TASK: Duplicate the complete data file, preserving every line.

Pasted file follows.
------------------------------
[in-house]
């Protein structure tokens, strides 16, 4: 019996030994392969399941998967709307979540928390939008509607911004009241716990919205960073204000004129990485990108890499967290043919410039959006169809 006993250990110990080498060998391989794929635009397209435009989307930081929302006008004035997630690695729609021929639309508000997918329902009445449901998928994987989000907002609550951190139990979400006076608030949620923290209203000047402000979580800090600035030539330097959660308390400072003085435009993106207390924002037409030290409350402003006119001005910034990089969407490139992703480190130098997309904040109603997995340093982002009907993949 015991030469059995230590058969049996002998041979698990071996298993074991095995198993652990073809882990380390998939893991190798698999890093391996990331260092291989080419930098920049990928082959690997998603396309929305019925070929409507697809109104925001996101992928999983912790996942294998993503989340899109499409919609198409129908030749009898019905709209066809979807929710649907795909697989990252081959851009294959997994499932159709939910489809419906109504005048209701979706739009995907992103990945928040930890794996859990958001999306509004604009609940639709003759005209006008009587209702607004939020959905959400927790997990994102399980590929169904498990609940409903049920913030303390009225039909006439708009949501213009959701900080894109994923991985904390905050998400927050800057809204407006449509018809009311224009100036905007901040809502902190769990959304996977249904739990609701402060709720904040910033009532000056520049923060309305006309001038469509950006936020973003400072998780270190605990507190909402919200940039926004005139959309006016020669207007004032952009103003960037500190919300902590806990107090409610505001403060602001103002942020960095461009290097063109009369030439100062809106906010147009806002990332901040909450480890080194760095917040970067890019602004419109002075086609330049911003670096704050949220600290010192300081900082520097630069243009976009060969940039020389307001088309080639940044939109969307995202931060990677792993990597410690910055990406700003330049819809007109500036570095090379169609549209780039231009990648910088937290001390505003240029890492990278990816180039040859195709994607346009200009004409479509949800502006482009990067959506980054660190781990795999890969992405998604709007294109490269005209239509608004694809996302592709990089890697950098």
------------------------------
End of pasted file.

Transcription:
[in-house]
């Protein structure tokens, strides 16, 4: 019996030994392969399941998967709307979540928390939008509607911004009241716990919205960073204000004129990485990108890499967290043919410039959006169809 006993250990110990080498060998391989794929635009397209435009989307930081929302006008004035997630690695729609021929639309508000997918329902009445449901998928994987989000907002609550951190139990979400006076608030949620923290209203000047402000979580800090600035030539330097959660308390400072003085435009993106207390924002037409030290409350402003006119001005910034990089969407490139992703480190130098997309904040109603997995340093982002009907993949 015991030469059995230590058969049996002998041979698990071996298993074991095995198993652990073809882990380390998939893991190798698999890093391996990331260092291989080419930098920049990928082959690997998603396309929305019925070929409507697809109104925001996101992928999983912790996942294998993503989340899109499409919609198409129908030749009898019905709209066809979807929710649907795909697989990252081959851009294959997994499932159709939910489809419906109504005048209701979706739009995907992103990945928040930890794996859990958001999306509004604009609940639709003759005209006008009587209702607004939020959905959400927790997990994102399980590929169904498990609940409903049920913030303390009225039909006439708009949501213009959701900080894109994923991985904390905050998400927050800057809204407006449509018809009311224009100036905007901040809502902190769990959304996977249904739990609701402060709720904040910033009532000056520049923060309305006309001038469509950006936020973003400072998780270190605990507190909402919200940039926004005139959309006016020669207007004032952009103003960037500190919300902590806990107090409610505001403060602001103002942020960095461009290097063109009369030439100062809106906010147009806002990332901040909450480890080194760095917040970067890019602004419109002075086609330049911003670096704050949220600290010192300081900082520097630069243009976009060969940039020389307001088309080639940044939109969307995202931060990677792993990597410690910055990406700003330049819809007109500036570095090379169609549209780039231009990648910088937290001390505003240029890492990278990816180039040859195709994607346009200009004409479509949800502006482009990067959506980054660190781990795999890969992405998604709007294109490269005209239509608004694809996302592709990089890697950098």